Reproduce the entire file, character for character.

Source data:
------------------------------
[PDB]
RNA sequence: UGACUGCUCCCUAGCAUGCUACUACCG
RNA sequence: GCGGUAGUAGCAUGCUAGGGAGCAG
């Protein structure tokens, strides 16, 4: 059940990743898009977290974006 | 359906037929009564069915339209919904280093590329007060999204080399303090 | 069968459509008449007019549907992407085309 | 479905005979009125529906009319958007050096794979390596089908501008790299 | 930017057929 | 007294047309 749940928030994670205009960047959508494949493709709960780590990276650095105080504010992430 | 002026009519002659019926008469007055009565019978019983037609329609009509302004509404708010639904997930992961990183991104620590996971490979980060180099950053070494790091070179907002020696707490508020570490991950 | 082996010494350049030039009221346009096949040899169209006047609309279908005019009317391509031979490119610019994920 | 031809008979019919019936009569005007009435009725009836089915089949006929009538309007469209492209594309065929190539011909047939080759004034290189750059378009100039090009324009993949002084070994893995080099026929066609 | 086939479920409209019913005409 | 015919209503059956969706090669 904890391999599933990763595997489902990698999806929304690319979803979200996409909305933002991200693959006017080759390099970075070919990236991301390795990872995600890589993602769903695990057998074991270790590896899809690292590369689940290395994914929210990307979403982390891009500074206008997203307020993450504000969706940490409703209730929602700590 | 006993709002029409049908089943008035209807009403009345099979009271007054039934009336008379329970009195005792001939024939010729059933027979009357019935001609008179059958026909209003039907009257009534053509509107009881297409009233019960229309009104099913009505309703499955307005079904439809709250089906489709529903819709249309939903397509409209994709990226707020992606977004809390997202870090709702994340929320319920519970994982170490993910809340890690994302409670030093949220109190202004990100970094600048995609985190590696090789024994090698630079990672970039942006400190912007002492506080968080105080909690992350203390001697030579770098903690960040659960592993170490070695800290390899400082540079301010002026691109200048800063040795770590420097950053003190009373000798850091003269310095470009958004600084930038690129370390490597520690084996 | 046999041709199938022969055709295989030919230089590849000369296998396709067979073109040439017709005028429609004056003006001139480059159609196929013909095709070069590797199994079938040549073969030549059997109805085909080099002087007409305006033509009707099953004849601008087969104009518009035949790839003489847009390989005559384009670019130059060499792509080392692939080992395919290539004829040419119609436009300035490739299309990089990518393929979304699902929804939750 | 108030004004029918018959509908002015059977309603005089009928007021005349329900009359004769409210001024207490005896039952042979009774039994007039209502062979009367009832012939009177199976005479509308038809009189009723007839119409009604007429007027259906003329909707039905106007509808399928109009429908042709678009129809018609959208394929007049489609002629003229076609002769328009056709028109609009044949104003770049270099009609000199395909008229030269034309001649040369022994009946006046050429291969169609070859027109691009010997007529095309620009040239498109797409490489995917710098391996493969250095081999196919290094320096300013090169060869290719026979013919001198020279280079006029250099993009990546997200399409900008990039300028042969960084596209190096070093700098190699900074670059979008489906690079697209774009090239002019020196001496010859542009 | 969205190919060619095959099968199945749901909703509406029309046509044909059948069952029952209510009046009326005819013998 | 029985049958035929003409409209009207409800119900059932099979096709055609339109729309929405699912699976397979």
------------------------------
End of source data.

[PDB]
RNA sequence: UGACUGCUCCCUAGCAUGCUACUACCG
RNA sequence: GCGGUAGUAGCAUGCUAGGGAGCAG
């Protein structure tokens, strides 16, 4: 059940990743898009977290974006 | 359906037929009564069915339209919904280093590329007060999204080399303090 | 069968459509008449007019549907992407085309 | 479905005979009125529906009319958007050096794979390596089908501008790299 | 930017057929 | 007294047309 749940928030994670205009960047959508494949493709709960780590990276650095105080504010992430 | 002026009519002659019926008469007055009565019978019983037609329609009509302004509404708010639904997930992961990183991104620590996971490979980060180099950053070494790091070179907002020696707490508020570490991950 | 082996010494350049030039009221346009096949040899169209006047609309279908005019009317391509031979490119610019994920 | 031809008979019919019936009569005007009435009725009836089915089949006929009538309007469209492209594309065929190539011909047939080759004034290189750059378009100039090009324009993949002084070994893995080099026929066609 | 086939479920409209019913005409 | 015919209503059956969706090669 904890391999599933990763595997489902990698999806929304690319979803979200996409909305933002991200693959006017080759390099970075070919990236991301390795990872995600890589993602769903695990057998074991270790590896899809690292590369689940290395994914929210990307979403982390891009500074206008997203307020993450504000969706940490409703209730929602700590 | 006993709002029409049908089943008035209807009403009345099979009271007054039934009336008379329970009195005792001939024939010729059933027979009357019935001609008179059958026909209003039907009257009534053509509107009881297409009233019960229309009104099913009505309703499955307005079904439809709250089906489709529903819709249309939903397509409209994709990226707020992606977004809390997202870090709702994340929320319920519970994982170490993910809340890690994302409670030093949220109190202004990100970094600048995609985190590696090789024994090698630079990672970039942006400190912007002492506080968080105080909690992350203390001697030579770098903690960040659960592993170490070695800290390899400082540079301010002026691109200048800063040795770590420097950053003190009373000798850091003269310095470009958004600084930038690129370390490597520690084996 | 046999041709199938022969055709295989030919230089590849000369296998396709067979073109040439017709005028429609004056003006001139480059159609196929013909095709070069590797199994079938040549073969030549059997109805085909080099002087007409305006033509009707099953004849601008087969104009518009035949790839003489847009390989005559384009670019130059060499792509080392692939080992395919290539004829040419119609436009300035490739299309990089990518393929979304699902929804939750 | 108030004004029918018959509908002015059977309603005089009928007021005349329900009359004769409210001024207490005896039952042979009774039994007039209502062979009367009832012939009177199976005479509308038809009189009723007839119409009604007429007027259906003329909707039905106007509808399928109009429908042709678009129809018609959208394929007049489609002629003229076609002769328009056709028109609009044949104003770049270099009609000199395909008229030269034309001649040369022994009946006046050429291969169609070859027109691009010997007529095309620009040239498109797409490489995917710098391996493969250095081999196919290094320096300013090169060869290719026979013919001198020279280079006029250099993009990546997200399409900008990039300028042969960084596209190096070093700098190699900074670059979008489906690079697209774009090239002019020196001496010859542009 | 969205190919060619095959099968199945749901909703509406029309046509044909059948069952029952209510009046009326005819013998 | 029985049958035929003409409209009207409800119900059932099979096709055609339109729309929405699912699976397979």